Scottish Fairy and Folk Tales, by George Douglas, , at sacred-texts.com
IN the time of my grandmother, the farm of Delnabo was proportionally divided between three tenants. At first equally comfortable in their circumstances, it was in the course of some time remarked by all, and by none more forcibly than by one of the said three portioners, that, although superior in point of industry and talent to his two fellow-portioners, one of the tenants was daily lapsing into poverty, while his two neighbours were daily improving in estate. Amazed and grieved at the adverse fortune which thus attended his family, compared to the prosperous condition of his neighbours, the wife of the poor man was in the habit of expressing her astonishment at the circumstance, not only to her own particular friends, but likewise to the wives of her neighbours themselves.
On one of these occasions, the other two wives asked her what would she do to ameliorate her condition, if it were in her power? She answered them she would do anything whatever. (Here the other wives thought they had got a gudgeon that would snap at any bait, and immediately resolved to make her their confidante.) "Well, then,", says one of the other two wives, "if you agree to keep our communications strictly secret, and implicitly obey our instructions, neither poverty nor want shall ever assail you more."
[paragraph continues] This speech of the other wife immediately impressed the poor man's wife with a strong suspicion of their real character. Dissembling all surprise at the circumstance, she promised to agree to all their conditions. She was then directed, when she went to bed that night, to carry along with her the floor broom, well known for its magical properties, which she was to leave by her husband's side in the course of the night, and which would represent her so exactly that the husband could not distinguish the difference in the morning. They at the same time enjoined her to discard all fears of detection, as their own husbands had been satisfied with those lovely substitutes (the brooms) for a great number of years. Matters being thus arranged, she was desired to join them at the hour of midnight, in order to accompany them to that scene which was to realise her future happiness.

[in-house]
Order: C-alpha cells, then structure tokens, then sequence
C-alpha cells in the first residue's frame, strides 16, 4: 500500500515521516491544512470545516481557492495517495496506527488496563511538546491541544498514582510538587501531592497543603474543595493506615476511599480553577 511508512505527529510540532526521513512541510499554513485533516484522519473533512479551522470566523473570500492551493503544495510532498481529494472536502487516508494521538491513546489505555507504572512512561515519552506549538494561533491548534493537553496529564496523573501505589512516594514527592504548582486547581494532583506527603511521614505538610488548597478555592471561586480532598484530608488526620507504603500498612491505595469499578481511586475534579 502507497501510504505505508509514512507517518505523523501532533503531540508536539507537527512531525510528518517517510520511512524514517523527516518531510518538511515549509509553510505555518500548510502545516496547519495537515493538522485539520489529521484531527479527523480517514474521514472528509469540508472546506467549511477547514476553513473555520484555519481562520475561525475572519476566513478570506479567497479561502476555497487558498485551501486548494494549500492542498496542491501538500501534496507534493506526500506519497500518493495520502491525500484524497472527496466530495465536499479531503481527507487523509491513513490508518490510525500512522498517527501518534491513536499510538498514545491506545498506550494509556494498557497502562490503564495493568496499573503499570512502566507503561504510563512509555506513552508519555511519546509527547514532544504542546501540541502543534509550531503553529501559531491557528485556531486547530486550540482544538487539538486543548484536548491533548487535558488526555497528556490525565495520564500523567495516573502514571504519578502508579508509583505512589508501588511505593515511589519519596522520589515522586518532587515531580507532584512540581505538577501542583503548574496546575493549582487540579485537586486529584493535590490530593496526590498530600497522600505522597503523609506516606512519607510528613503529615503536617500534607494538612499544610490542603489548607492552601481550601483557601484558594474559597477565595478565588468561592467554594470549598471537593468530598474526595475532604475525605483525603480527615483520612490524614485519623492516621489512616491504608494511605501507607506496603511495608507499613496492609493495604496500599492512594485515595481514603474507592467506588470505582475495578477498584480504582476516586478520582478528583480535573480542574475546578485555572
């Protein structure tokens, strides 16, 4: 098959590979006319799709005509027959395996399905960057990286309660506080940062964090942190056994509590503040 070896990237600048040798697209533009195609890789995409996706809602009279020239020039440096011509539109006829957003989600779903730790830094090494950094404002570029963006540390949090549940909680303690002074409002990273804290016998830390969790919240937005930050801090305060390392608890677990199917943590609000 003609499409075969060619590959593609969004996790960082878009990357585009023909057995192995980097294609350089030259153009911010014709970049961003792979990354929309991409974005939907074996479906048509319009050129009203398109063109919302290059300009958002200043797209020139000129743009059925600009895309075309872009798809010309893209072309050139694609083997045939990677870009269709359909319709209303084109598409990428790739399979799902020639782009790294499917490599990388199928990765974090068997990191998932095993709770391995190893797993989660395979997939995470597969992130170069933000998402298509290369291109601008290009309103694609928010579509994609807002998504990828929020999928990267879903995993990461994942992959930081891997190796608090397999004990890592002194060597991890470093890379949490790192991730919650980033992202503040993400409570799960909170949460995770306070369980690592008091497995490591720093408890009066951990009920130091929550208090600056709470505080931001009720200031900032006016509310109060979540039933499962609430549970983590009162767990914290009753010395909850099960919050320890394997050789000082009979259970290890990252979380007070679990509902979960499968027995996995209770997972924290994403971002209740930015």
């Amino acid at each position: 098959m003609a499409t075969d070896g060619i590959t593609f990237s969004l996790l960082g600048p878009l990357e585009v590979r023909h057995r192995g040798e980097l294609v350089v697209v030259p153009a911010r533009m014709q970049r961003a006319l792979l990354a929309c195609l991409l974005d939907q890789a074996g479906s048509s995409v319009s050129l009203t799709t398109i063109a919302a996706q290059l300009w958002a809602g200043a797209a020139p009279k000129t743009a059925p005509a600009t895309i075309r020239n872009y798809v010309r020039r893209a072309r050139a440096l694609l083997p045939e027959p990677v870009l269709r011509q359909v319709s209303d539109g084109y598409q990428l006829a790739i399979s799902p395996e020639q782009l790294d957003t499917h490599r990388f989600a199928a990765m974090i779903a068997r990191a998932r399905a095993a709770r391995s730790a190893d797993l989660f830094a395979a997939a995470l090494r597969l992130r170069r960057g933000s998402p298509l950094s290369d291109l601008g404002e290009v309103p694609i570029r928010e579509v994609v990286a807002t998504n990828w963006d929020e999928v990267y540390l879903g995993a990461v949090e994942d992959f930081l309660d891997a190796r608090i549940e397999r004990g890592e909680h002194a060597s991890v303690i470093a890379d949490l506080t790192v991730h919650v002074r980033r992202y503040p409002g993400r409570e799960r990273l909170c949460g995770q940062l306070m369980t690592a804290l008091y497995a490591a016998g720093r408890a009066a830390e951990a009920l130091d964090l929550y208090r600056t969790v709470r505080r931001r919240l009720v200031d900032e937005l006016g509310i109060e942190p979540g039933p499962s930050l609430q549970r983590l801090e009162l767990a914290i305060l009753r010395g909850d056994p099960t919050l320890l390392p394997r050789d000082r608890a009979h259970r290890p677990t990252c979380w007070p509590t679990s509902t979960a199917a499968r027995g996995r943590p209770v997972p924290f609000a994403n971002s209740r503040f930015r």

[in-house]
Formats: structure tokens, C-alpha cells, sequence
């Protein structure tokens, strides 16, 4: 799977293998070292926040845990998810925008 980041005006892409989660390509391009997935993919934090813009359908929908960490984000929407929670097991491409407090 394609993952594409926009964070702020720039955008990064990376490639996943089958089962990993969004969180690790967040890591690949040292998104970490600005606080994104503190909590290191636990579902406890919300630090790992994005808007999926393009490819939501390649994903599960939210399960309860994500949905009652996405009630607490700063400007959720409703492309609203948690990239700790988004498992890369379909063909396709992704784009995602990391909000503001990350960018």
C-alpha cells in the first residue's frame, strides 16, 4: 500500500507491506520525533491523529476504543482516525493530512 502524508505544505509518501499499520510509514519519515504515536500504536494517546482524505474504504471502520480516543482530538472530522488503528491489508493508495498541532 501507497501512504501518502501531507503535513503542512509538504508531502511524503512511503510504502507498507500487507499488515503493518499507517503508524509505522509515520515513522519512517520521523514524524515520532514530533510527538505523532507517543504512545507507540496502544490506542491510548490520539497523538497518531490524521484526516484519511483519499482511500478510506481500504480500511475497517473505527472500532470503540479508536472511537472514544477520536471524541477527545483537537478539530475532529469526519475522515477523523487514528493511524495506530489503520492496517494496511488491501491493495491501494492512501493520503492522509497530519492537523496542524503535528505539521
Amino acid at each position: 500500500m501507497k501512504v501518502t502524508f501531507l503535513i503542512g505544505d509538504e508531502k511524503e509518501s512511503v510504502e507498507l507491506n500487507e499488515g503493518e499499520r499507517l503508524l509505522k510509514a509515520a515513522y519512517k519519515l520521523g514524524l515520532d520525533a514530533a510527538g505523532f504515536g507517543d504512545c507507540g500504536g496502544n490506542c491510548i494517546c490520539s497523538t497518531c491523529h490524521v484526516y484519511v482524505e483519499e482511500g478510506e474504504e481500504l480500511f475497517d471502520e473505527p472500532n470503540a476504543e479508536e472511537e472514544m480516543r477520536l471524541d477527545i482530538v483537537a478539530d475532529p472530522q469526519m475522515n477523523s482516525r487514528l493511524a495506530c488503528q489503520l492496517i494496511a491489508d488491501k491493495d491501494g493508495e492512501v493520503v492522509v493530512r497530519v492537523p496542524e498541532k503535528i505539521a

Promising to attend to their instructions, the poor man's wife took leave of her neighbours, full of those sensations of horror which the discovery of such depravity was calculated to produce in a virtuous mind. Hastening home to her husband, she thought it no crime to break her promise to her wicked neighbours, and, like a dutiful and prudent wife, to reveal to the husband of her bosom the whole particulars of their interview. The husband greatly commended his wife's fidelity, and immediately entered into a collusion with her, which displays no ordinary degree of ingenuity. It was agreed that the husband should exchange apparel with the wife, and that he should, in this disguise, accompany the wives to the place appointed,
to see what cantrips they intended to perform.
He accordingly arrayed himself in his wife's habiliments, and, at the hour of midnight, joined the party at the place appointed. The "bride," as they called him, was most cordially received by the two Ladies of the Broom, who warmly congratulated the "bride" upon her good fortune, and the speedy consummation of her happiness. He was then presented with a fir torch, a broom, and a riddle, articles with which they themselves were furnished. They directed their course along the banks of the rolling Avon, until they reached Craic-pol-nain, or the Craig of the Birdspool. Here, in consequence of the steepness of the craig, they found it convenient to pass to the other side of the river. This passage they effected without the use of the navy, the river being fordable at the place. They then came in sight of Pol-nain, and lo! what human eye ever witnessed such a scene before! The pool appeared as if actually enveloped in a flame of fire. A hundred torches blazed aloft, reflecting their beams on the towering woods of Loynchork. And what ear ever beard such shrieks and yells as proceeded from the horrid crew engaged at their hellish orgies on Pol-nain? Those cries were, however, sweet music to the two wives of Delnabo. Every yell produced from them a burst of unrestrained pleasure, and away they frisked, leaving the amiable bride a considerable way behind. For the fact is, that he was in no hurry to reach the scene, and when he did reach it, it was with a determination to be only a spectator,